“May cause anal leakage.”
It’s one hell of a tagline, and for West Australian hot sauce business, Bunsters, it’s proven exceptionally effective.
Bunsters founder Renae Bunster pulled in 1,572 investors for her equity crowdfunding campaign on Australian crowdfunding platform, Birchal, in August last year.
She raised a total of $2 million, making her the highest crowdfunded female founder on Birchal in 2020.
However, the birth of the outrageously branded Bunsters was a “complete accident”.
“There was no plan in place at all,” Bunster told Yahoo Finance.
She’d travelled Mexico and Central America where she fell head over heels in love with the rich, spicy hot sauces. But when she arrived home in 2012, she was disappointed by the ones on offer at her local IGA.
“So I came home and made my own. Everybody who tasted it said, ‘This is amazing,’ and started throwing money at me, and the business just started instantly.”
Three years later, after months of selling at market stalls and to friends, she decided to make a sauce “so hot that nobody would be able to eat it”.
She gave it a joke name: ‘Shit the bed.’ A photo of the sauce went viral instantly, gaining traction across Australia and even in the US, where Christmas shoppers were seeking out unique stocking stuffers.
“I had no idea that a food product could go viral and that everybody would want to buy it all at the exact same moment.”
Her husband was between work contracts at the time, luckily, so he spent his Christmas break in the lounge room watching The Ashes test while packing bottle after bottle of hot sauce.
She spent the summer cooking up the sauce in her Perth kitchen.
They sold out quickly, but the orders kept coming in.
Ultimately, they used up every glass bottle they could get her hands on in Western Australia and every scorpion chilli.
“That’s when we knew: ‘We need more money. We need more hands. We just need more.’”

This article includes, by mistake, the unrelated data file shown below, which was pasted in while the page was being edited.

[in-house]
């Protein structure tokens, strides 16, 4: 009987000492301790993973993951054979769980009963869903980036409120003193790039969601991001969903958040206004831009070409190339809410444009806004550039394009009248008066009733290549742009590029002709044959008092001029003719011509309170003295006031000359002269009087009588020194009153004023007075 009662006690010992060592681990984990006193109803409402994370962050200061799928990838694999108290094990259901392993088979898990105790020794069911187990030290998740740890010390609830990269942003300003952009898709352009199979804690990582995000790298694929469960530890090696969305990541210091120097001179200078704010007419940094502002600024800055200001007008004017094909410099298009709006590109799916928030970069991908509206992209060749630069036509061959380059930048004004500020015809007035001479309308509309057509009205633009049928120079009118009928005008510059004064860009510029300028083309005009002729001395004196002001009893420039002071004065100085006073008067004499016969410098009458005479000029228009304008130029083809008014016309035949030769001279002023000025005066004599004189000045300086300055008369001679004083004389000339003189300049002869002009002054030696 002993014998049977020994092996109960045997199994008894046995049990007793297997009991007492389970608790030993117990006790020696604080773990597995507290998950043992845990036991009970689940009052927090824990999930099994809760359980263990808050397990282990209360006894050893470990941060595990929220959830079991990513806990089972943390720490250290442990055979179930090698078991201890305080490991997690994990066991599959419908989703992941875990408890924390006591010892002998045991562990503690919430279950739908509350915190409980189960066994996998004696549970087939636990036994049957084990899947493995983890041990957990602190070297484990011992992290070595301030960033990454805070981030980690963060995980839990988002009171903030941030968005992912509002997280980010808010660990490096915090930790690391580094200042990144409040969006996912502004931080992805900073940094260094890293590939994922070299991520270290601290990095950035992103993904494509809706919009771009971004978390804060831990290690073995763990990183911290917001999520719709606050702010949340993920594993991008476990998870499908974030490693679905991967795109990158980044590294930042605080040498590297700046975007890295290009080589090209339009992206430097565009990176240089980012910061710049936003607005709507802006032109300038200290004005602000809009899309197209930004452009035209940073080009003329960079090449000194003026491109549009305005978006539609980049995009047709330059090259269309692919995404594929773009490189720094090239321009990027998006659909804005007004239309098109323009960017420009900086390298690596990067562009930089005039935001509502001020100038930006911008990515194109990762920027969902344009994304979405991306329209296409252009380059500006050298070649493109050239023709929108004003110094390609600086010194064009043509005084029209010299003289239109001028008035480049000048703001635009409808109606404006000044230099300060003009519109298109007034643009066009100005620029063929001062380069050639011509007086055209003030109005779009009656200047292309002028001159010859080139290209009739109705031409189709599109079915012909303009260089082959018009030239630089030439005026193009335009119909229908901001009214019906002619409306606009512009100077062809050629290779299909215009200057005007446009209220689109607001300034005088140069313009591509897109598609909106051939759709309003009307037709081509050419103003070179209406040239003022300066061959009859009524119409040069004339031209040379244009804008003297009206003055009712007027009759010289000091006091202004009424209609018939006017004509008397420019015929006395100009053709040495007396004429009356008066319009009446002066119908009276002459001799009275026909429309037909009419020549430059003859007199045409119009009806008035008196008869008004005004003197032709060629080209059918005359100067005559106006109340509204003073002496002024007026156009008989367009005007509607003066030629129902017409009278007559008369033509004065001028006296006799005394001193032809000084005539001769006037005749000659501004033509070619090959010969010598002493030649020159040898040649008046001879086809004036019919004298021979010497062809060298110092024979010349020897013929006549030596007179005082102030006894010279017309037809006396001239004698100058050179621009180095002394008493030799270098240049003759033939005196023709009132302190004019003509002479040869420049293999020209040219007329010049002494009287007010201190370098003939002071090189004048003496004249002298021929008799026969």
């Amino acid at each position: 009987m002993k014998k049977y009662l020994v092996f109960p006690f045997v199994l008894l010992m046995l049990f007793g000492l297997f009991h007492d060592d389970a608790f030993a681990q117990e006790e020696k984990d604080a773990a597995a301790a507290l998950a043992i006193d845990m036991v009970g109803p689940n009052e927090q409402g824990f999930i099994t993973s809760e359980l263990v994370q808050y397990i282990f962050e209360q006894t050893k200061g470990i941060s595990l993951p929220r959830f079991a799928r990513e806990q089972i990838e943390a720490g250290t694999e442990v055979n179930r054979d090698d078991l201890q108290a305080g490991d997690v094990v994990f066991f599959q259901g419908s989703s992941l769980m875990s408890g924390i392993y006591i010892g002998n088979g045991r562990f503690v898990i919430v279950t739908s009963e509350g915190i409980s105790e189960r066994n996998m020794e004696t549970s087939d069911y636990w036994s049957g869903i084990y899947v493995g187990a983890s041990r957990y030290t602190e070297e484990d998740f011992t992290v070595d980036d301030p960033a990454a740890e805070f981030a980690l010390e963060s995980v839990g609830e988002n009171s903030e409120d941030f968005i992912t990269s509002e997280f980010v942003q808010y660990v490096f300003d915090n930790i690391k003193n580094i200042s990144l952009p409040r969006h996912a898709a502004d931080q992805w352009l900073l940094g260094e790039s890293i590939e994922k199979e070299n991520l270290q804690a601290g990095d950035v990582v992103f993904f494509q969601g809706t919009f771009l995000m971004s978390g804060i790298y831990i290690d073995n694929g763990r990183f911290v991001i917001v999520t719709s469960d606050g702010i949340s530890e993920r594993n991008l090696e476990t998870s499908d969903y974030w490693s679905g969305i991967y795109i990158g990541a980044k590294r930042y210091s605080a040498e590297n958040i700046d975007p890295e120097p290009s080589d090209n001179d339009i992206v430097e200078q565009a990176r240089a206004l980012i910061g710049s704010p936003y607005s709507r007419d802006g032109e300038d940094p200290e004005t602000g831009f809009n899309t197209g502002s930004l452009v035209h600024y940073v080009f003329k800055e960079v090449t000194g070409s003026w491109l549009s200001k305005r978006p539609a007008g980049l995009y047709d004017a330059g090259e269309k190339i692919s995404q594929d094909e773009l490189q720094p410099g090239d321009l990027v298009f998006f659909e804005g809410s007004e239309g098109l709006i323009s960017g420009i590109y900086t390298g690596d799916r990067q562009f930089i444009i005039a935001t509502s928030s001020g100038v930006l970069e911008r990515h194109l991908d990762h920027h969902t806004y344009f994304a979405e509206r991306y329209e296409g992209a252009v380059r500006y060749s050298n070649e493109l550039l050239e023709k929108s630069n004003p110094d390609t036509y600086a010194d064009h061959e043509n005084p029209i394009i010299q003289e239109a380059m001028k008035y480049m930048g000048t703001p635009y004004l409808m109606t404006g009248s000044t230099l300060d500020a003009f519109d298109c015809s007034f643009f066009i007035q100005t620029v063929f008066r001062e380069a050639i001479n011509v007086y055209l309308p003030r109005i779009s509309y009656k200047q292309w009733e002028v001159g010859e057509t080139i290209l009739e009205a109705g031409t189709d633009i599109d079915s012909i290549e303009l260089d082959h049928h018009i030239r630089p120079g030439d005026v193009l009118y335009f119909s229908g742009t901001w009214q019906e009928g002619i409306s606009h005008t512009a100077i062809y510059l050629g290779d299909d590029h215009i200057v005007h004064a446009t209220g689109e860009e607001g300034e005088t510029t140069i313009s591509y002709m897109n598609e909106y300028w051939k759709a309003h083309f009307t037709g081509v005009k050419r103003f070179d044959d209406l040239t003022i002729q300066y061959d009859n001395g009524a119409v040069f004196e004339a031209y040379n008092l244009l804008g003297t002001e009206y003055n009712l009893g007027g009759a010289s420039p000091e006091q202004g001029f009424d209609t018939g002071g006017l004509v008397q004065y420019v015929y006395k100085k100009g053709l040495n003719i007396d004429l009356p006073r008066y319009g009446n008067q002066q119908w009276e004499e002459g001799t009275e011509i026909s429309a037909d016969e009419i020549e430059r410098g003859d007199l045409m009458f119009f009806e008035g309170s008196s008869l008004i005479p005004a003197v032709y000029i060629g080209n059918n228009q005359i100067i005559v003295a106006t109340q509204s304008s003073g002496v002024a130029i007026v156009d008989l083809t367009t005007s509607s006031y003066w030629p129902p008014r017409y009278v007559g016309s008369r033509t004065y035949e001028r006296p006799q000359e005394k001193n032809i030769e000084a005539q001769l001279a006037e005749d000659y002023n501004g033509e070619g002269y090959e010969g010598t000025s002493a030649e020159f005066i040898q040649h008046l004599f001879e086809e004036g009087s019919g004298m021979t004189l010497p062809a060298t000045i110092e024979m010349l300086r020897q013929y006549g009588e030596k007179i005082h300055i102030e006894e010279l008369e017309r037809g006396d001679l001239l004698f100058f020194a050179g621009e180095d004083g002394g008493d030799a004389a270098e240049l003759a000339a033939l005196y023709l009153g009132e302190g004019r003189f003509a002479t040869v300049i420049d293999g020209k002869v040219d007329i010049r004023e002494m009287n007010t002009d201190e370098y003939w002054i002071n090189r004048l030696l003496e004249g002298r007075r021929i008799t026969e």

Storytelling for financial success
Following that Christmas, Bunster launched a Kickstarter campaign, received financing from angel investors and through their own personal finances and ultimately decided to try equity crowdfunding.
The ability to tell a compelling story was critical in securing equity crowdfunding, in addition to watertight financials, the former journalist for the BBC and Reuters explained.
“It was Matt Vitale [co-founder of Birchal] who realised that equity crowdfunding campaigns are all about one person standing up and saying to the community, ‘Can you please help me get this to the next level?’” Bunster said.
Today, the business uses a “humongous factory” whenever they need to make a new batch and a workforce of around 20 people across the world who work remotely for a few hours or days a week.
It sells four sauces now, and has recently released a vodka.
“It’s an international, remote workforce company based out of a house in North Perth.”
Bunster believes there are two keys to her success: first, the product is great.
Even over COVID-19 when consumer confidence dropped her products boomed as stuck-at-home Australians quickly realised they couldn’t cook. They needed hot sauce to camouflage the wreckage.
The second key lay in her previous experience. A reporter by trade, Bunster knew how humour would work as a marketing tool, and understood the importance of crisp copy and a robust social media strategy.
In 2014, she wrote on the wall: “I am a communications company.”
“Every business needs to be a media business, as well as a hot sauce business, or a fencing business or a gardening business.”
And if they’re not, they’re at risk of, well, sh*tting the bed.
Take control of your money and learn to maximise it with the Women’s Money Movement! Join the club on LinkedIn and follow Yahoo Finance Australia on Facebook, Twitter and Instagram, and subscribe to the free Fully Briefed daily newsletter.